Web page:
Lost in Space: Geographies of Science Fiction
Science fiction--one of the most popular literary, cinematic and television genres--has received increasing academic attention in recent years. For philosophers, critical theorists and others it opens up a space in which the here-and-now can be made strange or remade; where virtual reality and cyborg are no longer gimmicks or predictions, but new spaces and subjects.Lost in Space brings together an international collection of authors to explore the diverse spatialities and geographies of space. A diverse range of themes are examined--from geographical and sociological imaginations to nature, scale, geopolitics, modernity, time, identity, the body, power relations and the representation of space.Drawing on a range of theoretical approaches, the essays explore the writings of a broad selection of SF writers and films, including J. G. Ballard, Octavia Butler, Philip K. Dick, Frank Herbert, William Gibson, Marge Piercy, Kim Stanley Robinson, Neal Stephenson; the films include Aliens, Bladerunner, Dark City, The Fly, The Invisible Man and Metropolis.Contributors: Stuart C. Aitken, Nick Bingham, David Clarke, Marcus Doel, Sheila Hones, Shaun Huston, Michelle Kendrick, Paul Kingsbury, Michael W. Longan, Barbar J. Morehouse, Timothy Oakes, Jon Taylor Barney Warf
Führe diese Suche in allen Bänden durch: Artaud
Ergebnisse 1-0 von 0
Was andere dazu sagen - Rezension schreiben
Es wurden keine Rezensionen gefunden.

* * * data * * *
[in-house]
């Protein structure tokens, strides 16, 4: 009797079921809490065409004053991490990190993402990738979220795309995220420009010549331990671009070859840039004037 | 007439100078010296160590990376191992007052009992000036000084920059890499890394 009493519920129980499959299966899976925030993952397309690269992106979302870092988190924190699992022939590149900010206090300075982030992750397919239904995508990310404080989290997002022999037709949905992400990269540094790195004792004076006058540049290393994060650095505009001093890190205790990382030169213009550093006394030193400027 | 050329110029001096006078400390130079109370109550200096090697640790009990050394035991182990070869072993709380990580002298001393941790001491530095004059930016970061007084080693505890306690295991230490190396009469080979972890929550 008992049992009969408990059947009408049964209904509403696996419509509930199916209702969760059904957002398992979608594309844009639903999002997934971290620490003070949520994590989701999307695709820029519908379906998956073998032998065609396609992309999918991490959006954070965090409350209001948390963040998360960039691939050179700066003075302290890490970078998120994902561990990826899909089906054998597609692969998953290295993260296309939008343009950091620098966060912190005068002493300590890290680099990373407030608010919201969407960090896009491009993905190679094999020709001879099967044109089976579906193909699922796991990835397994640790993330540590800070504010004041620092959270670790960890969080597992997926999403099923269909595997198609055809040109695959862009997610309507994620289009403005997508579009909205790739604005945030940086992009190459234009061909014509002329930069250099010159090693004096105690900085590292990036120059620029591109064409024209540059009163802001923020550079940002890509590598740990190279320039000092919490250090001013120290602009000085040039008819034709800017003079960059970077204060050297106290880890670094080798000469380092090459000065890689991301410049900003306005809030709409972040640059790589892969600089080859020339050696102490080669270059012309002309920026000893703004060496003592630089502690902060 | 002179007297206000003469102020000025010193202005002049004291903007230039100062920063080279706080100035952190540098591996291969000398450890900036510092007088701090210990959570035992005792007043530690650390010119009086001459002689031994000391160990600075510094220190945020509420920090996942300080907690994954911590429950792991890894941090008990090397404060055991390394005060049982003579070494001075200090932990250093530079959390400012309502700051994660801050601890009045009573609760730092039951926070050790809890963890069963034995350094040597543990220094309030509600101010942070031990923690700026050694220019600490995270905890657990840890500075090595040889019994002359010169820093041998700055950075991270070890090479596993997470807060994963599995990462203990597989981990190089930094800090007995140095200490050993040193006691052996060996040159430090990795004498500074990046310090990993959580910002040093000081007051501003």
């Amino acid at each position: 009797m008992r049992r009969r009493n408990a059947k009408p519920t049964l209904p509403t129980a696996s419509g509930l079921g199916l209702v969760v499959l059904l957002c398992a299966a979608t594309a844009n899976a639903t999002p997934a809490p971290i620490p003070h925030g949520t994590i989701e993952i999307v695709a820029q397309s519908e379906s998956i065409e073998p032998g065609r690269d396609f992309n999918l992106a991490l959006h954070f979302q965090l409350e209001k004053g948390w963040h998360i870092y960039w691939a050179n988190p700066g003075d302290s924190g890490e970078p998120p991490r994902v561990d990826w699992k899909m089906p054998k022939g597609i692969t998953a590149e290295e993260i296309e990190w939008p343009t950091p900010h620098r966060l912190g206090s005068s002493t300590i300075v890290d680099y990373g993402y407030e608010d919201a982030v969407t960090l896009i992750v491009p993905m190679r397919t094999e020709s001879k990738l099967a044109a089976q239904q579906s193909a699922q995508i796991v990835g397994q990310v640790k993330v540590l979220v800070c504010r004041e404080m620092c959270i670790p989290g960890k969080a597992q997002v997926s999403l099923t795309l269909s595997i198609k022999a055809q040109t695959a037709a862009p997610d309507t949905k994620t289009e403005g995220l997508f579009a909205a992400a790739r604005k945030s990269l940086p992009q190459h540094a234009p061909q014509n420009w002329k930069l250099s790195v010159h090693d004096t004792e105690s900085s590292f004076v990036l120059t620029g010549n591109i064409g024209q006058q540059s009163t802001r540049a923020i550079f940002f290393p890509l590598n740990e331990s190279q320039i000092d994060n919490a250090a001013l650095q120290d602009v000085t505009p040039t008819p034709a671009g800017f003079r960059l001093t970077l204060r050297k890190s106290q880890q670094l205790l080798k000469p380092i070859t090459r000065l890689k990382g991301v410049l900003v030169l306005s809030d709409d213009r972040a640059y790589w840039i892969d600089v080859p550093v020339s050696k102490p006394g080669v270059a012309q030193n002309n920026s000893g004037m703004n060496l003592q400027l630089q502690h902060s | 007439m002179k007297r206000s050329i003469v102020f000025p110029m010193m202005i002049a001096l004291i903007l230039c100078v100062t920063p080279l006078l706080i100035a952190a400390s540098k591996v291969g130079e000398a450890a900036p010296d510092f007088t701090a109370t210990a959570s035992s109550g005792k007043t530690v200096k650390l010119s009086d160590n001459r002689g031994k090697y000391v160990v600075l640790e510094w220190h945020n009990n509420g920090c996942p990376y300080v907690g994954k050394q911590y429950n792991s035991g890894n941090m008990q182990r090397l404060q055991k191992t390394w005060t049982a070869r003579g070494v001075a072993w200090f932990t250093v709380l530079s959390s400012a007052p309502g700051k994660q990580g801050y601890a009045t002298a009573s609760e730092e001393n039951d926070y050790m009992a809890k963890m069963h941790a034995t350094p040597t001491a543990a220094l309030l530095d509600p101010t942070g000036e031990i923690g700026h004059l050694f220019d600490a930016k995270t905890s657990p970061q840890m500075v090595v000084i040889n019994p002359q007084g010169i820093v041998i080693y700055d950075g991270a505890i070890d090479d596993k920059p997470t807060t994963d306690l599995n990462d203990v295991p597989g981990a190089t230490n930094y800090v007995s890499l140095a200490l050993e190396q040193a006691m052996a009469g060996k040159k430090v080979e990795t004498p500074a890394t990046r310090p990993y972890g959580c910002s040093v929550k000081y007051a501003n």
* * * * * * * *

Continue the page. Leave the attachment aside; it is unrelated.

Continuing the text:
Lost in space
alternative histories contingent geographies
Geographys conquest of history in The Diamond Age
11 weitere Abschnitte werden nicht angezeigt.
Andere Ausgaben - Alle anzeigen
actually alien allows alternative history appears argues authors Ballard become begin body called chapter characters China concerned considered constructed contingency Crash create critical cultural cyberspace Dark described desire developed early effect environment example existence experience explore fact fantasy fear feminist film forces future genre geographies human idea identity imagination important individual interest kind landscape less live machine Mars material matter means metaphor moving narrative nature notes novel objects observed offer original particular past pataphysical perhaps physics political popular position possible present Primer produce provides question reader reading reality relations relationship remains represented scene science fiction seems sense social society space spatial Stephenson story structure suggest theory things tion transformation turn ultimately understand University urban writing